Located near Dudleyville, the 170-acre site is located on the southern end of the San Carlos Apache Indian Reservation and is part of the tribe’s ongoing casino project. Initially, the facility will consist of temporary structures which will house approximately 15,000 square feet of casino gaming. A permanent complex will eventually be built resembling the tribe’s existing casino, the Apache Gold Casino Resort in San Carlos, according to the Case Grande Dispatch.
Lee Randall, chairman of the Apache Gold Casino’s board of directors, said that no date has been set for the completion of the entire project. Randall estimated the development would generate approximately 325 new full-time jobs for tribe members and nearby residents. Pete Rios, Pinal County Supervisor, whose district encompasses the site of the new casino, said the new facility could become the focal point for a region that has had difficulty diversifying its economy. He said the casino’s ability to provide new job opportunities could benefit small communities such as Kearny and Mammoth. Rios said, for many years the region has been dominated by the mining industry which fails to encourage young people to stick around.
Also expected to be rejuvenated by the new casino is the county’s tourism industry, according to Tim Kanavel, Pinal County Economic Development Manager. Kanavel said about four years ago, efforts to lure tourists to the county slowed down and a new casino would provide an ideal opportunity to increase advertising to an outside market. Kanavel added, along the San Pedro River the areas surrounding Dudleyville are scenic and attractive to outdoor enthusiasts, however, there are few restaurants and hotels nearby that provide visitors incentive for extended stays. Echoing Kanavel’s observation, Rios noted how a casino resort could satisfy a demand for hospitality services.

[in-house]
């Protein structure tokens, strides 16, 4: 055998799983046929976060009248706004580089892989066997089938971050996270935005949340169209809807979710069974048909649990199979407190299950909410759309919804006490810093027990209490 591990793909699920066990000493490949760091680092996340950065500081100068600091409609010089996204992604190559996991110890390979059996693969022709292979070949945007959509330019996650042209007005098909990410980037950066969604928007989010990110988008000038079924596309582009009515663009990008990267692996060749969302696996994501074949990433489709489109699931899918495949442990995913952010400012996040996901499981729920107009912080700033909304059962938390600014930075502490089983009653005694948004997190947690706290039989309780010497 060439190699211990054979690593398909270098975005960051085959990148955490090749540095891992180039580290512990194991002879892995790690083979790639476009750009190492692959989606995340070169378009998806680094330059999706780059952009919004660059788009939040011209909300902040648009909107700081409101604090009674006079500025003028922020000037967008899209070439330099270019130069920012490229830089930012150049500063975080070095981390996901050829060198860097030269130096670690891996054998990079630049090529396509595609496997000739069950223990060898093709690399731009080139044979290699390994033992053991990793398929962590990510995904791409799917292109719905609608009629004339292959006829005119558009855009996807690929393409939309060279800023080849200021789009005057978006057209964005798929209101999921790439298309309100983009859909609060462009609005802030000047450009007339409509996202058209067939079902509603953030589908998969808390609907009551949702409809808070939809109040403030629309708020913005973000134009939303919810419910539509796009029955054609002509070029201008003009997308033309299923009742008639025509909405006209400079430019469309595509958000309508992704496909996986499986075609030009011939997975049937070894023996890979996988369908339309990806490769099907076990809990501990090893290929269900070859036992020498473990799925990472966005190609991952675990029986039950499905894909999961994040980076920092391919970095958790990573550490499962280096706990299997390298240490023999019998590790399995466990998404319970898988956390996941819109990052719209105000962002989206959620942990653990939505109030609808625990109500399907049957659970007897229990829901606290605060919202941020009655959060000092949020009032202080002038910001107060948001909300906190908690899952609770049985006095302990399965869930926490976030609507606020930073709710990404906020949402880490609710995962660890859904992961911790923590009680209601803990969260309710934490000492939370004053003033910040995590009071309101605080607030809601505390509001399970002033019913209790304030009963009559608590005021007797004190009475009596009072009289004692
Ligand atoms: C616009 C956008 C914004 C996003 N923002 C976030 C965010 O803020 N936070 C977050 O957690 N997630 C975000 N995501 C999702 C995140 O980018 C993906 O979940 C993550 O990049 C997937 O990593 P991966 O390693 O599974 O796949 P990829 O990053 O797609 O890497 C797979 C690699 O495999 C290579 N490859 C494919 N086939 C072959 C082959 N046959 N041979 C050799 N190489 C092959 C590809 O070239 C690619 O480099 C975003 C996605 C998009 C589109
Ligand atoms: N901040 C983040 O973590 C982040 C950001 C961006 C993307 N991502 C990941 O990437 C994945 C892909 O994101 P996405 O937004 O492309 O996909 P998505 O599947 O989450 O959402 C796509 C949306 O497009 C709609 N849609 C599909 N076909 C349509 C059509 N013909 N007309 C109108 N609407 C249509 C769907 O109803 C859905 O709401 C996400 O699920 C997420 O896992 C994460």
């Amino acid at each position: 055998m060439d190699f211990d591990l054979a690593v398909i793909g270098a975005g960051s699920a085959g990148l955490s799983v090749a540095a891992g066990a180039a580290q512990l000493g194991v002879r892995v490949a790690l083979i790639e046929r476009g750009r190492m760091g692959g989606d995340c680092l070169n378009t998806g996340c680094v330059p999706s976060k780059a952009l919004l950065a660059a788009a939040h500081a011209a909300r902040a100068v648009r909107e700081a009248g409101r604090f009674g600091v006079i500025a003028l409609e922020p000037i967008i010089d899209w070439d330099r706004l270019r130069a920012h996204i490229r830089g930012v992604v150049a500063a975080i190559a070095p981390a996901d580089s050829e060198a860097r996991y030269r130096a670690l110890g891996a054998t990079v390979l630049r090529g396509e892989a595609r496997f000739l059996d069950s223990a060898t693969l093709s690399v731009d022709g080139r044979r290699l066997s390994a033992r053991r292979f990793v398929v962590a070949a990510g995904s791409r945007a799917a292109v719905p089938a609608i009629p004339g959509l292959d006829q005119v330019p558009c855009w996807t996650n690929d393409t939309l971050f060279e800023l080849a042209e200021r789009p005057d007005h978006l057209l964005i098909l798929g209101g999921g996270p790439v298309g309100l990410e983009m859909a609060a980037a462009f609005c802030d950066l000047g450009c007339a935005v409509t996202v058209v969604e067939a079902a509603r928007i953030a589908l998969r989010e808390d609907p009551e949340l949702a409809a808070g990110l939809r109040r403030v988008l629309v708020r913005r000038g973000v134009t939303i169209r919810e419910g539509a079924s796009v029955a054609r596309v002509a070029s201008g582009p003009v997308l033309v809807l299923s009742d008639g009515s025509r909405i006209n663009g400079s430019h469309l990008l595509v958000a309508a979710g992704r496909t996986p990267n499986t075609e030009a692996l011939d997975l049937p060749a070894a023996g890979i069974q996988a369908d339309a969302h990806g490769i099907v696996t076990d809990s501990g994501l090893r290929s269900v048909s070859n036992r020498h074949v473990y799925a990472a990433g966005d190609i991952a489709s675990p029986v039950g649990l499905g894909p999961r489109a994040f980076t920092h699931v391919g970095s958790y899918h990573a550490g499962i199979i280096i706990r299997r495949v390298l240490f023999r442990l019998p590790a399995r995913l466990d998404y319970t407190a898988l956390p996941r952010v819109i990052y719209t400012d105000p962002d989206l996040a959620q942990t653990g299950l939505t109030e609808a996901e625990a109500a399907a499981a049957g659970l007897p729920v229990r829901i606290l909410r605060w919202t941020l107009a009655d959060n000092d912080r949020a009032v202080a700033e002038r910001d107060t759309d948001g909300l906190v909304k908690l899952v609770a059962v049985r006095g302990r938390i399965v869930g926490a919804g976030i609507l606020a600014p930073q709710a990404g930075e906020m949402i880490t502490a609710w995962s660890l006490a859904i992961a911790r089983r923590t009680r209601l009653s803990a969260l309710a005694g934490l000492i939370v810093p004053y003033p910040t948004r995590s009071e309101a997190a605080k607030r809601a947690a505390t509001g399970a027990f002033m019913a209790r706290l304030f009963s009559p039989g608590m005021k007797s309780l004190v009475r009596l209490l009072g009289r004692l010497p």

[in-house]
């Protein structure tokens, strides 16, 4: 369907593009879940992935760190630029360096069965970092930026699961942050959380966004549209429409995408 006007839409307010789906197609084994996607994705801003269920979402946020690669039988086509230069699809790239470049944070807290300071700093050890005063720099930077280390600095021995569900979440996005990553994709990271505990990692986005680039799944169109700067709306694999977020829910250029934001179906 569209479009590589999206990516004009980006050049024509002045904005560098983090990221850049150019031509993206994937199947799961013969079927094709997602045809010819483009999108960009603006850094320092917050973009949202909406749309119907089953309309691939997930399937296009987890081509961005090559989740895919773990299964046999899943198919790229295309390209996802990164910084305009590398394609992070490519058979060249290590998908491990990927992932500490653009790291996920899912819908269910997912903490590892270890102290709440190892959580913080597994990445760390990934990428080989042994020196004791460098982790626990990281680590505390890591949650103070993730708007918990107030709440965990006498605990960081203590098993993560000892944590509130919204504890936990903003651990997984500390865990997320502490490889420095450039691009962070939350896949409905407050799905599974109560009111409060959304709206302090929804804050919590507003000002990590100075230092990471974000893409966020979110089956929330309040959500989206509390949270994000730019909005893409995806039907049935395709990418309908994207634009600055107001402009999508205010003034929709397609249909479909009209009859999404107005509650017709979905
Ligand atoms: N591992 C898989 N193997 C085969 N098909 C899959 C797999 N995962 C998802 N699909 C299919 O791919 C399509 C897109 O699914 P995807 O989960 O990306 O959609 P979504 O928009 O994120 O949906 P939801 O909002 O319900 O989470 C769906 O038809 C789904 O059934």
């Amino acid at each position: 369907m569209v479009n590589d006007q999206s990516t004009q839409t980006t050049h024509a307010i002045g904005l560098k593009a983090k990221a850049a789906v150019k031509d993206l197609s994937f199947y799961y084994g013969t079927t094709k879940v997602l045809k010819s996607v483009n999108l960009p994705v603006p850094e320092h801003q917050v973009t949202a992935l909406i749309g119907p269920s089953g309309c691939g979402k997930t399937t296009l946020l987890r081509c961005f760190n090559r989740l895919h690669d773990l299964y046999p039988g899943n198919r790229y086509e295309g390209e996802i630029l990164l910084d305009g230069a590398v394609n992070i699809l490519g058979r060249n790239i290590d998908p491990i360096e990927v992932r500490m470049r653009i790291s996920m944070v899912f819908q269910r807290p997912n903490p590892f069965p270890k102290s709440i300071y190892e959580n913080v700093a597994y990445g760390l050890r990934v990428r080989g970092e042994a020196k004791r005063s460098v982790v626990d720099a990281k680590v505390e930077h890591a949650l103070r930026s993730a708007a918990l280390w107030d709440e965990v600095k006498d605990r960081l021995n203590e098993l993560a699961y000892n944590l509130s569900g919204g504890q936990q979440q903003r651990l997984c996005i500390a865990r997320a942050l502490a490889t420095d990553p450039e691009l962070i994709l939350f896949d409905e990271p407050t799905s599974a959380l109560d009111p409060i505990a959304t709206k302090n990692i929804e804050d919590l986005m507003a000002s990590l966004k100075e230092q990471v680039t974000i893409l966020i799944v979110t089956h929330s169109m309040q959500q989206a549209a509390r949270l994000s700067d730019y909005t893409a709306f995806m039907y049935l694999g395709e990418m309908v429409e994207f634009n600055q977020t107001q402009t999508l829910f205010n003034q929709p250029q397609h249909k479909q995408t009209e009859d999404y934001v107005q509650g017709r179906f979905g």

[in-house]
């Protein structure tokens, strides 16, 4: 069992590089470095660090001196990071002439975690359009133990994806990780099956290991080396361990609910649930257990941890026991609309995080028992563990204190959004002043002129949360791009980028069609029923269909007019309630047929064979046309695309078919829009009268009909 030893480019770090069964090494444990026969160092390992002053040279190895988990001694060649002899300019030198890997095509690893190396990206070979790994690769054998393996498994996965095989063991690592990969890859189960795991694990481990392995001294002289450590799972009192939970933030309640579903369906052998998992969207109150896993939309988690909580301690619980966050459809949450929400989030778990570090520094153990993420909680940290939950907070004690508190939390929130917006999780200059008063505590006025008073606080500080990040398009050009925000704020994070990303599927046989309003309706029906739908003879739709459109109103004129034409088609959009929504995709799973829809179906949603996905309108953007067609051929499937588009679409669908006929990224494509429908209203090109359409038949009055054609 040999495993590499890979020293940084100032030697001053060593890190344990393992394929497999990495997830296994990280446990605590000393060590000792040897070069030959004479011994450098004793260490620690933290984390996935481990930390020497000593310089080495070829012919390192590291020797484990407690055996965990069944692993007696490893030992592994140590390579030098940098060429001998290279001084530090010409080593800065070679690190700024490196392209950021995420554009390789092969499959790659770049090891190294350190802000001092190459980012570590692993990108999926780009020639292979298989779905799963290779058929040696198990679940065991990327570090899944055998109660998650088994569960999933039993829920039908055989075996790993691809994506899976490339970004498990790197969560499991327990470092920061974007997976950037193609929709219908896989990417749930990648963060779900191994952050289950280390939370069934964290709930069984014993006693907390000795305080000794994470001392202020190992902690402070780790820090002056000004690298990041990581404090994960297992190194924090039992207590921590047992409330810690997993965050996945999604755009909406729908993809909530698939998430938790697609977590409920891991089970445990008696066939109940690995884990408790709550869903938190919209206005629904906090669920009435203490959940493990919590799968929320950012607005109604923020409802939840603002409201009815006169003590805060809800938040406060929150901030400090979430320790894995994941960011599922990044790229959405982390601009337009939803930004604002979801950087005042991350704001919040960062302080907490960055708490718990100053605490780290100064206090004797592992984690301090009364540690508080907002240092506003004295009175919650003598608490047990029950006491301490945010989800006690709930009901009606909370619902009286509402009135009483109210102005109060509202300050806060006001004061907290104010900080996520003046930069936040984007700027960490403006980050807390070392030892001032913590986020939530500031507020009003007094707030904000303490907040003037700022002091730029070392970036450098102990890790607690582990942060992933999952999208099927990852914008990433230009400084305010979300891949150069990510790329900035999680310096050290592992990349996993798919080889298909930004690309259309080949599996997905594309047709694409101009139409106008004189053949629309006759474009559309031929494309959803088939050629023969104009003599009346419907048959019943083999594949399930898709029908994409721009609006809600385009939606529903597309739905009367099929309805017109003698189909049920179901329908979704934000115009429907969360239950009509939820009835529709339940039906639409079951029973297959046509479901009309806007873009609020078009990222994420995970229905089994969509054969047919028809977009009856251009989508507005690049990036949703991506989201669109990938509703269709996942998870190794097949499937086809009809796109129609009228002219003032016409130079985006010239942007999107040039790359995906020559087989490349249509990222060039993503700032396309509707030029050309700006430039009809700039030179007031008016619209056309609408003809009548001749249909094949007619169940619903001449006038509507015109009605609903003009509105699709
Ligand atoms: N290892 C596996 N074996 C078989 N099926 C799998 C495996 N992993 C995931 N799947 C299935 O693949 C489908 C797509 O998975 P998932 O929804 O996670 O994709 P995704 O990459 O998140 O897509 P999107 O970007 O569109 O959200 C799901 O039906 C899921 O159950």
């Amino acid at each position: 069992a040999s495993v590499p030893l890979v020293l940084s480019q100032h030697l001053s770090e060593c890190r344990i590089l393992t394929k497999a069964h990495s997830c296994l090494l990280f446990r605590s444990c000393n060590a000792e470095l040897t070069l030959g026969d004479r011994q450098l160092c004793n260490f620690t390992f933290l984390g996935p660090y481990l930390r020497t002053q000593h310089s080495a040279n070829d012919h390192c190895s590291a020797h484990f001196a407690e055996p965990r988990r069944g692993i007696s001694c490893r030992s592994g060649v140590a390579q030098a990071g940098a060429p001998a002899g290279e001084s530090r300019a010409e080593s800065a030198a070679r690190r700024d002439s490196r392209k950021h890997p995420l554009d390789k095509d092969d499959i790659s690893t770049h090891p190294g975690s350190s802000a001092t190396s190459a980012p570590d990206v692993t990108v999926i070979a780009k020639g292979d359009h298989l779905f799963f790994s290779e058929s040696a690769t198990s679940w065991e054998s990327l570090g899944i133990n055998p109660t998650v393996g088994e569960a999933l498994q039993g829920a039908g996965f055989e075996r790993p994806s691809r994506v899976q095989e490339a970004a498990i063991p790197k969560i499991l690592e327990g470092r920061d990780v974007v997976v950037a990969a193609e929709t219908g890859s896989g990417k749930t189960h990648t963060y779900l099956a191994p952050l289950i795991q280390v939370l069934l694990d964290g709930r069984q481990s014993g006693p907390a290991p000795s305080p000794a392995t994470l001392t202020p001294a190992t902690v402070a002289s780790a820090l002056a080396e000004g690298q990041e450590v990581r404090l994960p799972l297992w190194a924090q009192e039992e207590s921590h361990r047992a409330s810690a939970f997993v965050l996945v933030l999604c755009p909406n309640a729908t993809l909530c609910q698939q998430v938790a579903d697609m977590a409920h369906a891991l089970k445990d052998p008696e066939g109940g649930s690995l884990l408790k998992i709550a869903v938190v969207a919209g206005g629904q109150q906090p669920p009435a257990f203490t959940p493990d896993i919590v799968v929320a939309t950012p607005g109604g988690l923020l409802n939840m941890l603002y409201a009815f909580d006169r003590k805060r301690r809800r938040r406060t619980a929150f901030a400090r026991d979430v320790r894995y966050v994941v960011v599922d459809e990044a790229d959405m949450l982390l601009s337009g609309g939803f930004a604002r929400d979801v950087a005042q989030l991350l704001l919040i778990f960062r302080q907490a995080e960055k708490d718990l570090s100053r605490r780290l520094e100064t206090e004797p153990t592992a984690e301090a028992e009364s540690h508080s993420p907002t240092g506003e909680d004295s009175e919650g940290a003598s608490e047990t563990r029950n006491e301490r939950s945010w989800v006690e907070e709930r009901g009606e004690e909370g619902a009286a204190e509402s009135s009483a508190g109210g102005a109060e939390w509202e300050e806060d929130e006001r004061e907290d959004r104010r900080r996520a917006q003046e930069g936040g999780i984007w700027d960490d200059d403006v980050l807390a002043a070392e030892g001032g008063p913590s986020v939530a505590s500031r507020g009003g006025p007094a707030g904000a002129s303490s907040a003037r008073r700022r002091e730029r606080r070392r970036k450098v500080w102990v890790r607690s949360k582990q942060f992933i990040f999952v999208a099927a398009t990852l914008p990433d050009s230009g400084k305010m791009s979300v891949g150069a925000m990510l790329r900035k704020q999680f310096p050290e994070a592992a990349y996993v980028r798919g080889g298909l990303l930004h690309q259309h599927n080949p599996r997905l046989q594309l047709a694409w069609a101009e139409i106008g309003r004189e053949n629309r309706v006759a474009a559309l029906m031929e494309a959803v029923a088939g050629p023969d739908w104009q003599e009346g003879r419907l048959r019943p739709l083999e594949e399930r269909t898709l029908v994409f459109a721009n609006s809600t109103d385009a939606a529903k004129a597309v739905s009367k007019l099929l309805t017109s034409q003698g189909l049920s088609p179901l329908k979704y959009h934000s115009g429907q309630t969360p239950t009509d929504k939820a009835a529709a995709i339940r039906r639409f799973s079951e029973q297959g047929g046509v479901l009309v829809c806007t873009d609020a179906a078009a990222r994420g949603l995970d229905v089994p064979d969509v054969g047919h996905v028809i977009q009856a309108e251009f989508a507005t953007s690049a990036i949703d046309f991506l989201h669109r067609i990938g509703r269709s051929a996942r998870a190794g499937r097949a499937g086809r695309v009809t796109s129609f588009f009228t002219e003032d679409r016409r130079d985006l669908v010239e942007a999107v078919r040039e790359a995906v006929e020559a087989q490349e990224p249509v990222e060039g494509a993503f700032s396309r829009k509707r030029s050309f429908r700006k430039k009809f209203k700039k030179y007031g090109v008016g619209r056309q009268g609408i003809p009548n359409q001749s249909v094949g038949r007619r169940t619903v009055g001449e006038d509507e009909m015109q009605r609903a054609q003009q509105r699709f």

Early in 2014 when plans for a new casino were first announced, the first phase of the project was projected to be completed by April 2015, as reported by Inside Tucson Business. The construction delay was partly due to a parcel of state land that had to be acquired to build a public roadway to allow access to the casino’s site. The other reason being the location of the new casino was close to the site of an 1871 massacre of numerous Aravaipa Apache members, and was condemned by tribal members as well as former tribe historian, Dale Miles. However, a feasibility study performed a few years ago, said Randall, revealed the casino’s site had no “historical viability” or “cultural significance” for the tribe. Randall said before ground was broken the site was blessed by tribal spiritual leaders.
The addition of another casino resort is expected to “springboard” the tribe into opportunities such as education and public safety services, said Randall. Talks regarding a possible collaboration between Central Arizona College and the tribe have reportedly taken place for consideration of offering classes in hospitality and gaming at the college’s Aravaipa Campus.